Mount Taylor has suburbs bordering the reserve on the eastern and southern sides and is subject to regular fuel reduction burns. These burns follow ecological guidelines that aim to protect rare and threatened and fire sensitive species and threatened ecological communities. For example, fire fuel reduction burns avoid the areas of the fire sensitive Drooping She-oak. The frequency and extent of these burns is managed under the Bushfire Operations Plan, which sets out to manage the risks of bushfire in the ACT. Special measures to protect threatened or rare species and habitat trees are undertaken during fuel reduction burns.
For further information see the Bushfire Management in the ACT
Note: If you have difficulty accessing the information in this map please contact Access Canberra on 13 22 81.
About Canberra Nature Park
Canberra Nature Park is made up of over 37 reserves ranging from bushland hills to some of the best examples of lowland native grassland and endangered ecological community of Yellow Box-Red Gum Grassy Woodland left in Australia. The ACT Parks and Conservation Service is responsible for managing Canberra Nature Park. For more information visit the Canberra Nature Park webpage.
The management of Canberra Nature Park is greatly assisted by a group of volunteers called ParkCare. ParkCare volunteers undertake a variety of activities including seed collection, plant propagation, tree planting, weed removal, erosion control, vegetation mapping and recording, water quality monitoring, raising community awareness and the maintenance and restoration of heritage places.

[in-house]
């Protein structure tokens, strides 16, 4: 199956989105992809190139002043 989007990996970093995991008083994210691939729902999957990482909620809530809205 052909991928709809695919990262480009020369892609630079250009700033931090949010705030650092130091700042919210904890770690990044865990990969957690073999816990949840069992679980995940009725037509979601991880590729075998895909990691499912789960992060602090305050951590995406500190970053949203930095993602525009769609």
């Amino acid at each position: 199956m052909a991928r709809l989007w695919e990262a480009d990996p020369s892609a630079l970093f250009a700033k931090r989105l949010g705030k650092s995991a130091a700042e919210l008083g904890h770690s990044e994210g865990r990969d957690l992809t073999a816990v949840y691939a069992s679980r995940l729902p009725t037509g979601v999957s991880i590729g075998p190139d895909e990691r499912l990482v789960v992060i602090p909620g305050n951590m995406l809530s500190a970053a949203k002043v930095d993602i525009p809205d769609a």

For more information visit ParkCare
Caring for Ngunnawal Country
The ACT Government acknowledges the Ngunnawal people as Traditional Custodians of the Canberra region, and their continuing sense of responsibility to preserve the spirit and stories of their ancestors throughout the landscape. Cultural values ;are also living and current, as much as an appreciation of the past. For more information visit Caring for Ngunnawal Country.
Canberra Nature Map
Report rare and endangered plant sightings via the Canberra Nature Map.
For more information on heritage tracks, visit Canberra Tracks which is a network of heritage signage that incorporates six self-drive routes leading to many of Canberra’s historic sites.
The ACT Parks and Conservation Service conducts prescribed burns throughout Canberra Nature Park.
More information and feedback
For more information or to provide feedback, contact Access Canberra on 13 22 81 or complete an online feedback form.